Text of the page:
New Schools Rep Hummel Seeks to ‘Give Back’ After WJCC Education, Volunteering

WYDaily.com is your source for free news and information in Williamsburg, James City & York Counties.

Julie Hummel, the newest City of Williamsburg representative on the WJCC School Board, stands outside Matthew Whaley Elementary School Jan. 18 with a statue of the school's namesake, which the PTA purchased when she was president after the school building's 75th anniversary in 2006. (Kirsten Petersen/ WYDaily)
Julie Hummel, the newest City of Williamsburg representative on the WJCC School Board, stands outside Matthew Whaley Elementary School on Jan. 18 with a statue of the school’s namesake. The PTA purchased the statue with funds raised during 75th anniversary events for the school building, which were organized when Hummel was PTA president. (Kirsten Petersen/ WYDaily)

Julie Hummel volunteered to organize Matthew Whaley Elementary’s Strawberry Festival, serve on the citizens redistricting committee when Matoaka Elementary was built and work as the “ticket mom” for theater performances at Lafayette High School.

But it’s in her new role as the City of Williamsburg representative on the Williamsburg-James City County School Board that she says she can really give back to the community.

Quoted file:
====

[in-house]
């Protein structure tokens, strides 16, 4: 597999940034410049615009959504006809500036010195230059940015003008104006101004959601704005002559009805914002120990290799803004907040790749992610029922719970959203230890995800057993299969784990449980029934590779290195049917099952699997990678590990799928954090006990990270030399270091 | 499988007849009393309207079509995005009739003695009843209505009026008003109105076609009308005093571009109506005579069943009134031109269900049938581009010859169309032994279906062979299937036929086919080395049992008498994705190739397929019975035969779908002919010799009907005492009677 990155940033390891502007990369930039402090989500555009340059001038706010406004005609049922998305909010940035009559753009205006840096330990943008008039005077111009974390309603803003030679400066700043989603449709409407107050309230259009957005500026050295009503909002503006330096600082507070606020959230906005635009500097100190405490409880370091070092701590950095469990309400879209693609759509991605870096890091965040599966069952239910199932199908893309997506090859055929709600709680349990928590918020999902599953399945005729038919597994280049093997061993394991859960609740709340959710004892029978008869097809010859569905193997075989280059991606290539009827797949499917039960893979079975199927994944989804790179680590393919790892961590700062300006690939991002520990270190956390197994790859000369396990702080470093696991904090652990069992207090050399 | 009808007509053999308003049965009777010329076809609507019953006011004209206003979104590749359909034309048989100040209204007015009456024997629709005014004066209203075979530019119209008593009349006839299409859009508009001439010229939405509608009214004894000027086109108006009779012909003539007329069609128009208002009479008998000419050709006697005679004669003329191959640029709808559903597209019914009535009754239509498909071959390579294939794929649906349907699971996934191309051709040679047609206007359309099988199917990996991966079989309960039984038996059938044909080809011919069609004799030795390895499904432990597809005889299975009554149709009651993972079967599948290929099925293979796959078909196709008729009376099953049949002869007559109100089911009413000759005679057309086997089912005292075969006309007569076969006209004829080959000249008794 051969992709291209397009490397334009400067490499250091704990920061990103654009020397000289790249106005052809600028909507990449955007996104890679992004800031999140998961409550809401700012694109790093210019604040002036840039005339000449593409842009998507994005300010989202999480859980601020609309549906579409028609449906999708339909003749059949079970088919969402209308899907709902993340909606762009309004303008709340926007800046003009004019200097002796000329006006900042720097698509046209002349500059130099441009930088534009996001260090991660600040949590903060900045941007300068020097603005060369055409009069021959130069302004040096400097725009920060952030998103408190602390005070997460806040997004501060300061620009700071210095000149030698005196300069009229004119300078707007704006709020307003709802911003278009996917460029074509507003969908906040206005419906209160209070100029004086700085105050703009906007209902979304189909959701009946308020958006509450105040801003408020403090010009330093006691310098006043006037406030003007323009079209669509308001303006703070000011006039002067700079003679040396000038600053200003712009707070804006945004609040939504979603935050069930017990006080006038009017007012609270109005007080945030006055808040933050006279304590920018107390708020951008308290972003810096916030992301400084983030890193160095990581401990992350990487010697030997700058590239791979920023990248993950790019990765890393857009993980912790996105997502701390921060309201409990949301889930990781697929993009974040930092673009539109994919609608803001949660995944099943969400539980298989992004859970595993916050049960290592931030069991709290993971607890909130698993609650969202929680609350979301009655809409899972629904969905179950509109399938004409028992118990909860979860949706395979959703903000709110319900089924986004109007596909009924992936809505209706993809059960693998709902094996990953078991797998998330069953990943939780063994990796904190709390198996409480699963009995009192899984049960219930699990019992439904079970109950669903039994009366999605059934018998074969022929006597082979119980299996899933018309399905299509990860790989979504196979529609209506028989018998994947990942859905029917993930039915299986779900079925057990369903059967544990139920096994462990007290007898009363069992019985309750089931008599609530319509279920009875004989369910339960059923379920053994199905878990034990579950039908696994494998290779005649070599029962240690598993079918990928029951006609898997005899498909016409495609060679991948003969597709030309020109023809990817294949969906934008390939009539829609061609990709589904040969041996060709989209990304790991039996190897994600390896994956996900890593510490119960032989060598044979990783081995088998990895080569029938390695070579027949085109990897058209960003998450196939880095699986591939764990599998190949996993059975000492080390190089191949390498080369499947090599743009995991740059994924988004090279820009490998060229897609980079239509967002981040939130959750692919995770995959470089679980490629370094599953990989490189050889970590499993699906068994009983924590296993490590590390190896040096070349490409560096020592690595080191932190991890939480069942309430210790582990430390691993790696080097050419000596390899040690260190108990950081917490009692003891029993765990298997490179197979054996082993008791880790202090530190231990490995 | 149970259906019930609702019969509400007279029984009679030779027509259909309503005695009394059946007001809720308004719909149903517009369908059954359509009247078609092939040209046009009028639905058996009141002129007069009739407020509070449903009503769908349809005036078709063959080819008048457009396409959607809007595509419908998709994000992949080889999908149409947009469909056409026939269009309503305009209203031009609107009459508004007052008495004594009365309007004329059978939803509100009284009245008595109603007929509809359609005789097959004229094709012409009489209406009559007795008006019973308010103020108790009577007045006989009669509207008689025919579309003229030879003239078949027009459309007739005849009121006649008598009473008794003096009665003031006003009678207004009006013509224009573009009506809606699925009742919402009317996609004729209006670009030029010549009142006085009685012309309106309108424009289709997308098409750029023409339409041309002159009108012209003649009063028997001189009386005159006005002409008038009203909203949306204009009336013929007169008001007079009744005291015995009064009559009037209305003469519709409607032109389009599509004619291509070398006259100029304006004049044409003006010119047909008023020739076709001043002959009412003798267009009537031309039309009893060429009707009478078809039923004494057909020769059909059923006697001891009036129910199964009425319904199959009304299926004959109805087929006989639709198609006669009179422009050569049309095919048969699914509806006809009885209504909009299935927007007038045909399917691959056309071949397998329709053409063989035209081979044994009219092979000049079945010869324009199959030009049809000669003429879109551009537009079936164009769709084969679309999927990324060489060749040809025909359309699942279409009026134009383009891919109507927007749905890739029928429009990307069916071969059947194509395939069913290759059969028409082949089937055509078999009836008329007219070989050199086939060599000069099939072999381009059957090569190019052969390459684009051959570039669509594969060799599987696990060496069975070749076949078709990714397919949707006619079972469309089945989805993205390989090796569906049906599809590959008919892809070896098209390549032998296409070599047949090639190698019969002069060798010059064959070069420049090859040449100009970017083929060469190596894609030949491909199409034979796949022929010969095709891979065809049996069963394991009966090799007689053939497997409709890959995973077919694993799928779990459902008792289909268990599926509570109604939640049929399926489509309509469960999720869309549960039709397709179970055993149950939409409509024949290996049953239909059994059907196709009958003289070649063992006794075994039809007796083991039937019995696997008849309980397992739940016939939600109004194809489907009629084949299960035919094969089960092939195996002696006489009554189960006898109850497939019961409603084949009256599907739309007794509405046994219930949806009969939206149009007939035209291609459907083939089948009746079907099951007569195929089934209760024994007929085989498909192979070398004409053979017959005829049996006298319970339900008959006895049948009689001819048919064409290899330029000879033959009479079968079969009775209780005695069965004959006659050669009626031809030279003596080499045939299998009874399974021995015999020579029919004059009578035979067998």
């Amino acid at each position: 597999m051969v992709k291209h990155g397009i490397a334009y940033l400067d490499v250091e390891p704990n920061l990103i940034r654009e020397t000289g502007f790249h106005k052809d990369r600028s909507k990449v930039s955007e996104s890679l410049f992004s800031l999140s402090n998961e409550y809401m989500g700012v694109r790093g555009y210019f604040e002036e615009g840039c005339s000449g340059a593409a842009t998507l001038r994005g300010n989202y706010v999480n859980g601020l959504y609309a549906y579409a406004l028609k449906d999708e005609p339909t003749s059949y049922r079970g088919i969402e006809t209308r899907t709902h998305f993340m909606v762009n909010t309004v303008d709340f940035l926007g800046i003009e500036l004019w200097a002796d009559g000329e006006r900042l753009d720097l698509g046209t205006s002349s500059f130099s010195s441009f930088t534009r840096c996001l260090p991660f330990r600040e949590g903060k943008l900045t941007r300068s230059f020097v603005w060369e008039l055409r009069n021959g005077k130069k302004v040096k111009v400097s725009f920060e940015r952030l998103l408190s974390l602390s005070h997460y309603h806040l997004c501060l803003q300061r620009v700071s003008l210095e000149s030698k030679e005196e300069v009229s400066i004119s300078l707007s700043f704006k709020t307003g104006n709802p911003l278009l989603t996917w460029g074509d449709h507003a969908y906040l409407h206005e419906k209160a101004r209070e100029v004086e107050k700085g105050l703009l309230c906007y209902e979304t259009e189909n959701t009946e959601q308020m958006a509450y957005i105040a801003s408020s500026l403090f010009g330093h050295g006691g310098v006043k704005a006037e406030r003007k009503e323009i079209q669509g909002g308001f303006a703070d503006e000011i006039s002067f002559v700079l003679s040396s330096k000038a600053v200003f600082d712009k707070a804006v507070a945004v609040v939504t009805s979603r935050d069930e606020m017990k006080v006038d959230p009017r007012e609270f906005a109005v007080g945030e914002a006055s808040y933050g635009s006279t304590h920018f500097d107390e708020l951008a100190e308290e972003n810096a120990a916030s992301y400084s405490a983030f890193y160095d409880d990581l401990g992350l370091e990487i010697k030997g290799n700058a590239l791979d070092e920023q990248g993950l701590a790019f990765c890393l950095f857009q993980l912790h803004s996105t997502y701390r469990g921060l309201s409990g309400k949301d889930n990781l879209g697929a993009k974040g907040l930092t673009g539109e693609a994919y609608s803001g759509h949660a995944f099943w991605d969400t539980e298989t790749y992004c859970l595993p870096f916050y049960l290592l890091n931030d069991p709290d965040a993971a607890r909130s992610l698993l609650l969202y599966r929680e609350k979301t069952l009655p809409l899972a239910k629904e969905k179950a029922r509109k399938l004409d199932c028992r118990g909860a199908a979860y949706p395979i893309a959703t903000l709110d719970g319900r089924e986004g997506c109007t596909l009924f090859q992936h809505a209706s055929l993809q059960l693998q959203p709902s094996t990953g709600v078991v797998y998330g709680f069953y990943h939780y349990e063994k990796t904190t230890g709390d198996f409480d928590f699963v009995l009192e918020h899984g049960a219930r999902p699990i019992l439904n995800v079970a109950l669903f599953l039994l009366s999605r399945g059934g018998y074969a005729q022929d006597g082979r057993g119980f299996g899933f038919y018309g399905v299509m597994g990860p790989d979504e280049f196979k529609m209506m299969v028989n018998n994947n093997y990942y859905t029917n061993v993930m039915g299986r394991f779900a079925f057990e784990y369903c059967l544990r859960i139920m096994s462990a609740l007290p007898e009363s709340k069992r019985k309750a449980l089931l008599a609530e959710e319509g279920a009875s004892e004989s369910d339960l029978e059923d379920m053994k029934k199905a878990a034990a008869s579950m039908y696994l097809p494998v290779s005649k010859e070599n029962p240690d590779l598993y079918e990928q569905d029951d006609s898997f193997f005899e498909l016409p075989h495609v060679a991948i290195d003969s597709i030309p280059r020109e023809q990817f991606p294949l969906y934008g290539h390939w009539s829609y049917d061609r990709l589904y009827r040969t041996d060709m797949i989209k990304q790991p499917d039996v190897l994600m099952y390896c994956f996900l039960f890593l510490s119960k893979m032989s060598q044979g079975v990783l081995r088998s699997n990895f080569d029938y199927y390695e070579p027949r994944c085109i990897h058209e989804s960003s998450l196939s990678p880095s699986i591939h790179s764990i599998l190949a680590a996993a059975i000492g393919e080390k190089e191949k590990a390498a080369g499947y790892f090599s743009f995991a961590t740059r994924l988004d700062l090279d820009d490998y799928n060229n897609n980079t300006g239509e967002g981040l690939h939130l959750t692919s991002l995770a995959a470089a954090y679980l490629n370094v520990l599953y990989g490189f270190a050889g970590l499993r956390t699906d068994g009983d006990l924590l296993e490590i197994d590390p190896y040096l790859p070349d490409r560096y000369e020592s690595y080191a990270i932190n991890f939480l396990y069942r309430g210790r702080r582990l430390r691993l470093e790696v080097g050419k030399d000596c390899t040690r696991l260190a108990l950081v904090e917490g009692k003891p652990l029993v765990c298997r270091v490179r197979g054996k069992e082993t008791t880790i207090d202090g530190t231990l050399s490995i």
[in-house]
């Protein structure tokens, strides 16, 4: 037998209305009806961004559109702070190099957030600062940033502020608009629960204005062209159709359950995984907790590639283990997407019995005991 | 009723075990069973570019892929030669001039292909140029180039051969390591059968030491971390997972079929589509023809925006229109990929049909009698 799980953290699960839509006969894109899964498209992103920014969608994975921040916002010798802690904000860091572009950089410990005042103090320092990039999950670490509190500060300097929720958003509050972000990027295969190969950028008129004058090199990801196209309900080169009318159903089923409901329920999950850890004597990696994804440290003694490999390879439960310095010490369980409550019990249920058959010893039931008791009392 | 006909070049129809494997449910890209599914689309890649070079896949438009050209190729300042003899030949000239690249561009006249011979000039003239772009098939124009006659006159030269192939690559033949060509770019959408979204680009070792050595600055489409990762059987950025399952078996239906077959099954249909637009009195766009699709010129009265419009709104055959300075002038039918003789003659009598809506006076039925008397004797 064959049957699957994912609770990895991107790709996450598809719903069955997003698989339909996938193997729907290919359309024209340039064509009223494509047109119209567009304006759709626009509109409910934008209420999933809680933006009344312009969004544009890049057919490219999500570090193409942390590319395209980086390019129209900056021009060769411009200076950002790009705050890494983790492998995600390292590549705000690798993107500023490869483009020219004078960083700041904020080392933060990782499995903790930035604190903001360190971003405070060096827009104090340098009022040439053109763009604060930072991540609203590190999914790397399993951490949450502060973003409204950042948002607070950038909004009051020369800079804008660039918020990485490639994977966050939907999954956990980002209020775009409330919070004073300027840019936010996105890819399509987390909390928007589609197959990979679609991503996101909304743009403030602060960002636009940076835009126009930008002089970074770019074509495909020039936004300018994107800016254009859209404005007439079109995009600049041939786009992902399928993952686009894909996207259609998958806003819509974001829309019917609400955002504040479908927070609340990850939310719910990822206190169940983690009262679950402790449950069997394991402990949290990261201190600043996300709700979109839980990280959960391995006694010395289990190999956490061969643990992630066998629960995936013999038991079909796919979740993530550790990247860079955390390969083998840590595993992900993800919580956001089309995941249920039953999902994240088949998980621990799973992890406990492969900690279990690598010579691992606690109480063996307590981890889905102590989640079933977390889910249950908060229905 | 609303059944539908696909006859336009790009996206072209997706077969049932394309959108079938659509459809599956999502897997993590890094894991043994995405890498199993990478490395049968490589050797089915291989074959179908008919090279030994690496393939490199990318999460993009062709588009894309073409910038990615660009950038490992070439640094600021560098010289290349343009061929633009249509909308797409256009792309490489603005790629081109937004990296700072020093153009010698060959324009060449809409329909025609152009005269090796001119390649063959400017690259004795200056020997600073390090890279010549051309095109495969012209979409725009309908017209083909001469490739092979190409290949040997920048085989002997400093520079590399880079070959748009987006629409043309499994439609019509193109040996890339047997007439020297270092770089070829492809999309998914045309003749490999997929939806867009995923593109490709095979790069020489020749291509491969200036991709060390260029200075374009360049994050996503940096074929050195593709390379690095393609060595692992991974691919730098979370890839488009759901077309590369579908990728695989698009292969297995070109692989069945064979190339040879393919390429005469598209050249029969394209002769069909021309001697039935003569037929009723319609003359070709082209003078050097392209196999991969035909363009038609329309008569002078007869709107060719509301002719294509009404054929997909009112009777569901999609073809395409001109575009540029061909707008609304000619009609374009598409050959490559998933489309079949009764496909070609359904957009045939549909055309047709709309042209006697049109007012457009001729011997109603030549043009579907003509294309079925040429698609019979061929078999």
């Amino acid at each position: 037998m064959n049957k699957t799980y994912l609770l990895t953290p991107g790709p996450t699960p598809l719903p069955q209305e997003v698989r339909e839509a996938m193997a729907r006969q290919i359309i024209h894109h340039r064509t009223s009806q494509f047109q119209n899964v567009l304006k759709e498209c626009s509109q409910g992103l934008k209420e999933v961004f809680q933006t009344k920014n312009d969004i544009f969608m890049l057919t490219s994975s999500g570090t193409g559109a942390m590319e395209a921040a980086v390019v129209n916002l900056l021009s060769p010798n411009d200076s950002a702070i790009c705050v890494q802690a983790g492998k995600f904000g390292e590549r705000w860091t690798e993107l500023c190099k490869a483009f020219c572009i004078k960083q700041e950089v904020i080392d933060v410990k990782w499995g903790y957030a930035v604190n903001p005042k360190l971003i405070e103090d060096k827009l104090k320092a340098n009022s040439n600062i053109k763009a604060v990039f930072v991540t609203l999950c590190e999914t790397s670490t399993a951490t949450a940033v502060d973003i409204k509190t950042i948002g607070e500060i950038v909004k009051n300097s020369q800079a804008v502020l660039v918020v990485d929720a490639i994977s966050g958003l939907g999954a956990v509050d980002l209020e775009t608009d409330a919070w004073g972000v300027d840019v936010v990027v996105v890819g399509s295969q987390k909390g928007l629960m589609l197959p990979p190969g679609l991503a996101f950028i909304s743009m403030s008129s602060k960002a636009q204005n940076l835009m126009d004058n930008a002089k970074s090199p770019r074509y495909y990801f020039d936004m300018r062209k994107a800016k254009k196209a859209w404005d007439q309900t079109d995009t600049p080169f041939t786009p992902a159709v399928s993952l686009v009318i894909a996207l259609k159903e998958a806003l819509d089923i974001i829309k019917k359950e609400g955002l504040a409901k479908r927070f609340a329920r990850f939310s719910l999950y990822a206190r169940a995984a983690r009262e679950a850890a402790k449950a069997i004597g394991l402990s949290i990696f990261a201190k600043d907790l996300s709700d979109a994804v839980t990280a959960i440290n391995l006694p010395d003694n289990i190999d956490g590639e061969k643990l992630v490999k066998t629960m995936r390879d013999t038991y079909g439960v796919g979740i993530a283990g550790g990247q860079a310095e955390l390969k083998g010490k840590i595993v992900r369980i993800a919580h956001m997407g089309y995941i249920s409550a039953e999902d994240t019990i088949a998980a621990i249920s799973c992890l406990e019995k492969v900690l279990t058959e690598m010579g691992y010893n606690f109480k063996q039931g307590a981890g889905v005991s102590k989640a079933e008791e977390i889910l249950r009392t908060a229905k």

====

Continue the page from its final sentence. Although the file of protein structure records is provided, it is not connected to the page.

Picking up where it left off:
“I basically took from the WJCC school system,” Hummel said. “They educated me and my kids and now I have an opportunity to volunteer in a way that I really hope gives back to the whole school system.”

Hummel, 55, grew up in Williamsburg and graduated from Lafayette High School in 1978.

She said her drive to serve is inspired in part by her parents’ legacy of giving – her parents were Jim Yankovich, former dean of the School of Education at William & Mary, and Ann Yankovich, former health services coordinator for WJCC schools.

“It’s ironic [that] here I am as an adult hoping I can just give a little of that same sort of commitment that my mom did for years for the school system,” Hummel said.

She graduated from the University of Virginia in 1982 and lived in Pennsylvania, Michigan, Indiana, Tennessee and Oklahoma before her husband got a job opportunity that would bring her back to Williamsburg.

Hummel admitted she thought hard over the decision – she recalled a “very, very small” Williamsburg in the 1970s – but at the encouragement of her sister, who had children in WJCC schools, Hummel and her family moved to Williamsburg in 2003.

From there, Hummel jumped into volunteering with the school division, taking on the challenge of organizing the Strawberry Festival at Matthew Whaley in her first year with the school’s PTA. Although being festival chair was a big time commitment, Hummel said it allowed her to meet parents and get to know the school.

Hummel became PTA president not long after and led the association as it planned events for Matthew Whaley’s 75th anniversary in 2006. Funds raised at these events allowed the PTA to have a statue made of the school’s namesake, which sits in front of the school building today.